2nd L (F–10) 7-8
By the end of Year 8, students use Auslan to interact and to exchange information, experiences, interests and opinions with teachers, peers and others.
They initiate and maintain conversations and use strategies such as fingerspelling to replace unknown signs to support continued interaction, such as PRO2 MEAN [FINGERSPELL]?
They engage in different processes of collaborative learning, including planning, negotiating, and problem-solving, using familiar and some spontaneous language, for example PRO1 AGREE-NOT, PRO1 THINK DIFFERENT.
Students participate in class discussions, explaining and clarifying positions, asking follow-up questions, using non-manual features (NMFs) for topicalisation or negation.
They use appropriate protocols to join or leave conversations, for example, waiting for eye gaze or for the signer to finish, not asking for a full recount when arriving mid-conversation, and providing context for a new participant joining a conversation.
Students locate, interpret and analyse information from a variety of texts, such as signed announcements, interviews or media reports, using context and familiar language to work out unfamiliar meaning.
They demonstrate understanding of different types of signed texts by paraphrasing, summarising and explaining main ideas, key themes or sequences of events.
They interpret different types of creative and imaginative texts, such as Deaf performances or expressive art forms, describing and comparing their responses.
They plan, draft and present informative and imaginative texts, linking and sequencing ideas using connectives, such as BUT, WHEN or WELL, and strategies such as repetition, stress and pausing for emphasis.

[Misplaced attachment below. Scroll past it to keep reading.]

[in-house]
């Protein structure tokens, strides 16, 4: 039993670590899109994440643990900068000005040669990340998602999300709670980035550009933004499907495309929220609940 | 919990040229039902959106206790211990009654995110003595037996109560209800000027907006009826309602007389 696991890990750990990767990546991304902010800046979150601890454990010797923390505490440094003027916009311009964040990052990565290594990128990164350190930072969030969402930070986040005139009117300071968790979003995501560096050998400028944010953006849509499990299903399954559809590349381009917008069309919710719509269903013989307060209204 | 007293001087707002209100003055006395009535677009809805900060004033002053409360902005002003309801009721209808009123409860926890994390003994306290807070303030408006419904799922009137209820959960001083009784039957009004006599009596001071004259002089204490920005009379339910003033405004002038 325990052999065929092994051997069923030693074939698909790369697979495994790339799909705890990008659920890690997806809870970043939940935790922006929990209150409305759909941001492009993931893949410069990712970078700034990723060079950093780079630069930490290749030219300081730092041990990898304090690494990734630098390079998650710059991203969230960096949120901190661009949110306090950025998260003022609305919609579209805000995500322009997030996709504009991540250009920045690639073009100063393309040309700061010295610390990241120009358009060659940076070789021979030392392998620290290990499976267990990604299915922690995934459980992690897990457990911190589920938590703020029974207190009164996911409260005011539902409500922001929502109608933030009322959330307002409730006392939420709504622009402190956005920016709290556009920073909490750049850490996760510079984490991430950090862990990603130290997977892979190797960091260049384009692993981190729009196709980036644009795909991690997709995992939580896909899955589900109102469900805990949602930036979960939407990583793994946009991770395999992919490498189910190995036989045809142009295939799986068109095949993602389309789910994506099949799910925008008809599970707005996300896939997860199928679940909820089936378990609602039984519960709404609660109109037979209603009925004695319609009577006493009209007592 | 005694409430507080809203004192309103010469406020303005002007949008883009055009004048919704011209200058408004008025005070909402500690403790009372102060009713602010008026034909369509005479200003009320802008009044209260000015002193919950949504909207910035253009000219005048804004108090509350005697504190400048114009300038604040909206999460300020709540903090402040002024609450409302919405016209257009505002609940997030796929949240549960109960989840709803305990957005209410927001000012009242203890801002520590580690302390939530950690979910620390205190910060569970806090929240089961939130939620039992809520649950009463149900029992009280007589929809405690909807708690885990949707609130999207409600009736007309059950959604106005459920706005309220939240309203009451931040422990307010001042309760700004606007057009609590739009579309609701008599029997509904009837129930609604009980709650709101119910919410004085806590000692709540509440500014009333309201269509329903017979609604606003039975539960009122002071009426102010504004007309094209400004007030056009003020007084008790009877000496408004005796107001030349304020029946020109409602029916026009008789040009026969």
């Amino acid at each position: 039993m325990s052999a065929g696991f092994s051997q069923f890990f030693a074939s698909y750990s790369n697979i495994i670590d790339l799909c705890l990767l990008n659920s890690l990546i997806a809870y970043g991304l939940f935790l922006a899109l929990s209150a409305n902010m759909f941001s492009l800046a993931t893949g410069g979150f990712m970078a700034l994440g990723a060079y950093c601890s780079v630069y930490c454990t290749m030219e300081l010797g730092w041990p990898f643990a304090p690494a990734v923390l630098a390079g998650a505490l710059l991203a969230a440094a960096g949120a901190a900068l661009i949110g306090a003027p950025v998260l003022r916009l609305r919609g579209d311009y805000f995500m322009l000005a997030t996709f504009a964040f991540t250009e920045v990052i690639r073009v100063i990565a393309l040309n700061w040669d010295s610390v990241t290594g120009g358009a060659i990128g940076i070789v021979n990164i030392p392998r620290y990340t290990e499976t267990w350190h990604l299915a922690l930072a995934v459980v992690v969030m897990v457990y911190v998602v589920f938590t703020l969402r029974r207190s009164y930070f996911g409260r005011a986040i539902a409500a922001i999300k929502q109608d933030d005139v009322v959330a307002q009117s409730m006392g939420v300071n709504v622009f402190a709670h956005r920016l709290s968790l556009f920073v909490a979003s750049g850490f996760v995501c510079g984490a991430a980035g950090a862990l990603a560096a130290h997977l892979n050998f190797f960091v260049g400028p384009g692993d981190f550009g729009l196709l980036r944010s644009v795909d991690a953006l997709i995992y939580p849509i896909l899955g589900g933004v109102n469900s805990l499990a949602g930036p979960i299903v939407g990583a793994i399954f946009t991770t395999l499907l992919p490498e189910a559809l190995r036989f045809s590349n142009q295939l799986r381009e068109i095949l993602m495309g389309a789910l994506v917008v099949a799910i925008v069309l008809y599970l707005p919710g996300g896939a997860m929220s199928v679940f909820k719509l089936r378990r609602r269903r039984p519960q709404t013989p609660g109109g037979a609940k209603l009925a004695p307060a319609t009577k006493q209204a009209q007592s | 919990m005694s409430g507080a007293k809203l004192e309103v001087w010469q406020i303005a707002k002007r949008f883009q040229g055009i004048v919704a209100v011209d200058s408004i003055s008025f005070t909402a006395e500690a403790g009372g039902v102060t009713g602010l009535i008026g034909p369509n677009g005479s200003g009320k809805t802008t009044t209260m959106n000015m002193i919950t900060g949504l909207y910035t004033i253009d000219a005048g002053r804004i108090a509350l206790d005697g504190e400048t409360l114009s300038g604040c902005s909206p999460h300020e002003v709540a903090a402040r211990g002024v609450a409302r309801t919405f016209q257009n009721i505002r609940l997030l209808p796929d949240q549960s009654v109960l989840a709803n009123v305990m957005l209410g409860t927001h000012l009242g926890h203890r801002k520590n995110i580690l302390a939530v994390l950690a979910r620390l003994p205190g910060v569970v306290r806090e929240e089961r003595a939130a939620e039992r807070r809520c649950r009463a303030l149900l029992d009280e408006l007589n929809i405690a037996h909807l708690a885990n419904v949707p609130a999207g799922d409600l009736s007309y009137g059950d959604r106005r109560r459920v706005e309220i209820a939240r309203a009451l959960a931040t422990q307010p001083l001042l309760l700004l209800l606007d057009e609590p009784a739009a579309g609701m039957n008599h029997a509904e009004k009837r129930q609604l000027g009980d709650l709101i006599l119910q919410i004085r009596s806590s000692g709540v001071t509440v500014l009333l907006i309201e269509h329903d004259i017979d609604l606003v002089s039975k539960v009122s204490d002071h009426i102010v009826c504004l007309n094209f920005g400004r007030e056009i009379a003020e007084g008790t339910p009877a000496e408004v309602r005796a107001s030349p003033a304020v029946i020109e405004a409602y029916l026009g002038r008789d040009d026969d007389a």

They create bilingual texts to use in the wider school community, for example by captioning short stories, poems or interviews with members of the Deaf community.
Students reflect on how their own ways of communicating may be interpreted when interacting with deaf people; and they modify elements of their behaviour such as eye contact, facial expression or body language as appropriate.
Students identify and describe the different types of NMFs, and understand their function and how they interact with clause type.
They identify iconic signs and discuss how these match their referents, such as COMPUTER-MOUSE.
They understand how handshape and movement represent different things in each type of depicting sign (DS).
They identify and categorise instances of signers using spatial modifications to signs and know that signs can be iconic in a number of ways.
They analyse clauses to see where signers create composite utterances with elements of constructed action (CA), DSs, points and fully-lexical signs in the same utterance.
They recognise that Auslan is constantly evolving and changing, for example, by identifying changes to Auslan that reflect changes in social relationships, community attitudes and changing technology.
They understand that the most unifying factor of the Deaf community is the use of Auslan.
Students reflect on how all ways of language use are influenced by communities’ world views and identities, for example by comparing the cultural concept of Deaf identity with the medical model of deafness.